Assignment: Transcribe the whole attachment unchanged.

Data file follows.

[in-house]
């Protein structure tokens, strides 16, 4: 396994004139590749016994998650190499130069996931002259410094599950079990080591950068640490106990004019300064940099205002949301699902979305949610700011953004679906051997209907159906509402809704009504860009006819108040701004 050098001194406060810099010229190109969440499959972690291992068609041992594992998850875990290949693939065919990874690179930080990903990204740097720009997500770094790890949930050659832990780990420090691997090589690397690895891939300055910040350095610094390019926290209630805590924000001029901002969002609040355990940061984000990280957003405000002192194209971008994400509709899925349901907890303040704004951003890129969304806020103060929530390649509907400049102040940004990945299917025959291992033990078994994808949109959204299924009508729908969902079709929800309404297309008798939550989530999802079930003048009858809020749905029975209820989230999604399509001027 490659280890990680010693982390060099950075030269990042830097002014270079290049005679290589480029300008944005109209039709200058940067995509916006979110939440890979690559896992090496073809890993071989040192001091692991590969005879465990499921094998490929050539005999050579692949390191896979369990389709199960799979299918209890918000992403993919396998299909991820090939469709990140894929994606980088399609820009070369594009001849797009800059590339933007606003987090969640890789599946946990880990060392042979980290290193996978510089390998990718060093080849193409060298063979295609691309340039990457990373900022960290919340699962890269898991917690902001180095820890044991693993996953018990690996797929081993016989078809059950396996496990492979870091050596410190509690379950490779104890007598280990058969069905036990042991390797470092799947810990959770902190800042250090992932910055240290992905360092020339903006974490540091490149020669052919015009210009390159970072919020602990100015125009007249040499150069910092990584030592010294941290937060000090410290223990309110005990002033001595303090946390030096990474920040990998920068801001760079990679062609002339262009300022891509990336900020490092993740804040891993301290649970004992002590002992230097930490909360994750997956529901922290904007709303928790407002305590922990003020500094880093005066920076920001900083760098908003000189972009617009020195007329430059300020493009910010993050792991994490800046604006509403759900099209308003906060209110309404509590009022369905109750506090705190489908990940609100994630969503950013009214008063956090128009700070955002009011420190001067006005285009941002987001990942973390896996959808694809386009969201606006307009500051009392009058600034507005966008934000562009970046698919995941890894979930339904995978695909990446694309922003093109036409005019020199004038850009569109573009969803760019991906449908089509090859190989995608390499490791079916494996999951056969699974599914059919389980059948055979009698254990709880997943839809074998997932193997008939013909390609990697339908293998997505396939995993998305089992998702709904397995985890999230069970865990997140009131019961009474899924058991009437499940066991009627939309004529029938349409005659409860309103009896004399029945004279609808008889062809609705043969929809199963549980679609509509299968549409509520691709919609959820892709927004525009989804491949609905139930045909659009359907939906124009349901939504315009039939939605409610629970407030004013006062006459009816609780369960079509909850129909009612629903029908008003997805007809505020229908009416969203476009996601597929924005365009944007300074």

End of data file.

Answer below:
[in-house]
């Protein structure tokens, strides 16, 4: 396994004139590749016994998650190499130069996931002259410094599950079990080591950068640490106990004019300064940099205002949301699902979305949610700011953004679906051997209907159906509402809704009504860009006819108040701004 050098001194406060810099010229190109969440499959972690291992068609041992594992998850875990290949693939065919990874690179930080990903990204740097720009997500770094790890949930050659832990780990420090691997090589690397690895891939300055910040350095610094390019926290209630805590924000001029901002969002609040355990940061984000990280957003405000002192194209971008994400509709899925349901907890303040704004951003890129969304806020103060929530390649509907400049102040940004990945299917025959291992033990078994994808949109959204299924009508729908969902079709929800309404297309008798939550989530999802079930003048009858809020749905029975209820989230999604399509001027 490659280890990680010693982390060099950075030269990042830097002014270079290049005679290589480029300008944005109209039709200058940067995509916006979110939440890979690559896992090496073809890993071989040192001091692991590969005879465990499921094998490929050539005999050579692949390191896979369990389709199960799979299918209890918000992403993919396998299909991820090939469709990140894929994606980088399609820009070369594009001849797009800059590339933007606003987090969640890789599946946990880990060392042979980290290193996978510089390998990718060093080849193409060298063979295609691309340039990457990373900022960290919340699962890269898991917690902001180095820890044991693993996953018990690996797929081993016989078809059950396996496990492979870091050596410190509690379950490779104890007598280990058969069905036990042991390797470092799947810990959770902190800042250090992932910055240290992905360092020339903006974490540091490149020669052919015009210009390159970072919020602990100015125009007249040499150069910092990584030592010294941290937060000090410290223990309110005990002033001595303090946390030096990474920040990998920068801001760079990679062609002339262009300022891509990336900020490092993740804040891993301290649970004992002590002992230097930490909360994750997956529901922290904007709303928790407002305590922990003020500094880093005066920076920001900083760098908003000189972009617009020195007329430059300020493009910010993050792991994490800046604006509403759900099209308003906060209110309404509590009022369905109750506090705190489908990940609100994630969503950013009214008063956090128009700070955002009011420190001067006005285009941002987001990942973390896996959808694809386009969201606006307009500051009392009058600034507005966008934000562009970046698919995941890894979930339904995978695909990446694309922003093109036409005019020199004038850009569109573009969803760019991906449908089509090859190989995608390499490791079916494996999951056969699974599914059919389980059948055979009698254990709880997943839809074998997932193997008939013909390609990697339908293998997505396939995993998305089992998702709904397995985890999230069970865990997140009131019961009474899924058991009437499940066991009627939309004529029938349409005659409860309103009896004399029945004279609808008889062809609705043969929809199963549980679609509509299968549409509520691709919609959820892709927004525009989804491949609905139930045909659009359907939906124009349901939504315009039939939605409610629970407030004013006062006459009816609780369960079509909850129909009612629903029908008003997805007809505020229908009416969203476009996601597929924005365009944007300074």